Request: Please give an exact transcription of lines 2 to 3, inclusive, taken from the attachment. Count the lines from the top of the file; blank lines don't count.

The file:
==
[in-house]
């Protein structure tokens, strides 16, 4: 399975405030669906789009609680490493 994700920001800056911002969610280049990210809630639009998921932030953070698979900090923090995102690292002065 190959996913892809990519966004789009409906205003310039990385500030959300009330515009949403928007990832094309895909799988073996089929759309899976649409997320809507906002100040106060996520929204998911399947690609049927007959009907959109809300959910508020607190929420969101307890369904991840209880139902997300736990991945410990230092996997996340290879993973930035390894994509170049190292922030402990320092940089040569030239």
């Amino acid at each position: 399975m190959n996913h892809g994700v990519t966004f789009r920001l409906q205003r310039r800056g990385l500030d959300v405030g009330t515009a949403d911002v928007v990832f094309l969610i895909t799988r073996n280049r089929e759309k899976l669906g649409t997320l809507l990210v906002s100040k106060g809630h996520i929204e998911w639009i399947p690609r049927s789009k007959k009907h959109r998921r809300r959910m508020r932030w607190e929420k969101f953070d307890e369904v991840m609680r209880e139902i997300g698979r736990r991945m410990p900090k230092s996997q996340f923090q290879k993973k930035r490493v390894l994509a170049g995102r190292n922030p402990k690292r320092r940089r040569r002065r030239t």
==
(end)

């Protein structure tokens, strides 16, 4: 399975405030669906789009609680490493 994700920001800056911002969610280049990210809630639009998921932030953070698979900090923090995102690292002065 190959996913892809990519966004789009409906205003310039990385500030959300009330515009949403928007990832094309895909799988073996089929759309899976649409997320809507906002100040106060996520929204998911399947690609049927007959009907959109809300959910508020607190929420969101307890369904991840209880139902997300736990991945410990230092996997996340290879993973930035390894994509170049190292922030402990320092940089040569030239």
């Amino acid at each position: 399975m190959n996913h892809g994700v990519t966004f789009r920001l409906q205003r310039r800056g990385l500030d959300v405030g009330t515009a949403d911002v928007v990832f094309l969610i895909t799988r073996n280049r089929e759309k899976l669906g649409t997320l809507l990210v906002s100040k106060g809630h996520i929204e998911w639009i399947p690609r049927s789009k007959k009907h959109r998921r809300r959910m508020r932030w607190e929420k969101f953070d307890e369904v991840m609680r209880e139902i997300g698979r736990r991945m410990p900090k230092s996997q996340f923090q290879k993973k930035r490493v390894l994509a170049g995102r190292n922030p402990k690292r320092r940089r040569r002065r030239t």